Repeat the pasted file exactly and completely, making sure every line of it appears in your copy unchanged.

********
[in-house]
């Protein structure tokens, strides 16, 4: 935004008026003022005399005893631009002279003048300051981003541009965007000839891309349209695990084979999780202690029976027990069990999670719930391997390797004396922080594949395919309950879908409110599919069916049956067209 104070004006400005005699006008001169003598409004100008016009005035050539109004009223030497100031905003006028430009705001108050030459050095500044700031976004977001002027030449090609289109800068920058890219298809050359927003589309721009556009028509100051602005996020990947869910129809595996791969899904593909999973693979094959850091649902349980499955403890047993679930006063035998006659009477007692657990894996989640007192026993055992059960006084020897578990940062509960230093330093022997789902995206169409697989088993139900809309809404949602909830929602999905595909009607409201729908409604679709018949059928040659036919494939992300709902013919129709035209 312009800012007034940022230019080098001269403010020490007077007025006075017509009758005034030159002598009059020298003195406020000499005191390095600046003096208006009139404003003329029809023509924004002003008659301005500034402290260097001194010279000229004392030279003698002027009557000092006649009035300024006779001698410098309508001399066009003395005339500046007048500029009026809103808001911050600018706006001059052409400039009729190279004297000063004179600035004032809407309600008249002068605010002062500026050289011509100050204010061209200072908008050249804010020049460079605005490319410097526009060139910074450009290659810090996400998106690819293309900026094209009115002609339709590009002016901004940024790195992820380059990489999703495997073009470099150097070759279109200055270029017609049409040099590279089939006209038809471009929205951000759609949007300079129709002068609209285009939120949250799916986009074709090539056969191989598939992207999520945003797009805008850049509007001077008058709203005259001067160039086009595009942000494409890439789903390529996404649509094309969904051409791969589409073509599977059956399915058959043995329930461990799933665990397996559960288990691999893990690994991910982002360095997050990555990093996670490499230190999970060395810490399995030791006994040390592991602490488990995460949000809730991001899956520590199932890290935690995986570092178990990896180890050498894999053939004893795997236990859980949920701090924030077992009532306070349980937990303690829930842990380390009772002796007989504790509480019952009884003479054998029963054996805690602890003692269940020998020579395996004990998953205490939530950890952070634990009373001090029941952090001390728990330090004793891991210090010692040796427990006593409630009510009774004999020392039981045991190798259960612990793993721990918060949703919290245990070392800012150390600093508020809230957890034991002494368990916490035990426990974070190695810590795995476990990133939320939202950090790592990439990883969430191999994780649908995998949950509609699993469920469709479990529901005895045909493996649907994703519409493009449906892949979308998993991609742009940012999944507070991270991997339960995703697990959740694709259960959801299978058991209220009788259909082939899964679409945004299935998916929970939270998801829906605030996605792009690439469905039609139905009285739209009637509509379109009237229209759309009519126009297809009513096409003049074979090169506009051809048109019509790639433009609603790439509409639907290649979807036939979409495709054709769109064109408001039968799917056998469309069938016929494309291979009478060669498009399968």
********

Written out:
[in-house]
């Protein structure tokens, strides 16, 4: 935004008026003022005399005893631009002279003048300051981003541009965007000839891309349209695990084979999780202690029976027990069990999670719930391997390797004396922080594949395919309950879908409110599919069916049956067209 104070004006400005005699006008001169003598409004100008016009005035050539109004009223030497100031905003006028430009705001108050030459050095500044700031976004977001002027030449090609289109800068920058890219298809050359927003589309721009556009028509100051602005996020990947869910129809595996791969899904593909999973693979094959850091649902349980499955403890047993679930006063035998006659009477007692657990894996989640007192026993055992059960006084020897578990940062509960230093330093022997789902995206169409697989088993139900809309809404949602909830929602999905595909009607409201729908409604679709018949059928040659036919494939992300709902013919129709035209 312009800012007034940022230019080098001269403010020490007077007025006075017509009758005034030159002598009059020298003195406020000499005191390095600046003096208006009139404003003329029809023509924004002003008659301005500034402290260097001194010279000229004392030279003698002027009557000092006649009035300024006779001698410098309508001399066009003395005339500046007048500029009026809103808001911050600018706006001059052409400039009729190279004297000063004179600035004032809407309600008249002068605010002062500026050289011509100050204010061209200072908008050249804010020049460079605005490319410097526009060139910074450009290659810090996400998106690819293309900026094209009115002609339709590009002016901004940024790195992820380059990489999703495997073009470099150097070759279109200055270029017609049409040099590279089939006209038809471009929205951000759609949007300079129709002068609209285009939120949250799916986009074709090539056969191989598939992207999520945003797009805008850049509007001077008058709203005259001067160039086009595009942000494409890439789903390529996404649509094309969904051409791969589409073509599977059956399915058959043995329930461990799933665990397996559960288990691999893990690994991910982002360095997050990555990093996670490499230190999970060395810490399995030791006994040390592991602490488990995460949000809730991001899956520590199932890290935690995986570092178990990896180890050498894999053939004893795997236990859980949920701090924030077992009532306070349980937990303690829930842990380390009772002796007989504790509480019952009884003479054998029963054996805690602890003692269940020998020579395996004990998953205490939530950890952070634990009373001090029941952090001390728990330090004793891991210090010692040796427990006593409630009510009774004999020392039981045991190798259960612990793993721990918060949703919290245990070392800012150390600093508020809230957890034991002494368990916490035990426990974070190695810590795995476990990133939320939202950090790592990439990883969430191999994780649908995998949950509609699993469920469709479990529901005895045909493996649907994703519409493009449906892949979308998993991609742009940012999944507070991270991997339960995703697990959740694709259960959801299978058991209220009788259909082939899964679409945004299935998916929970939270998801829906605030996605792009690439469905039609139905009285739209009637509509379109009237229209759309009519126009297809009513096409003049074979090169506009051809048109019509790639433009609603790439509409639907290649979807036939979409495709054709769109064109408001039968799917056998469309069938016929494309291979009478060669498009399968």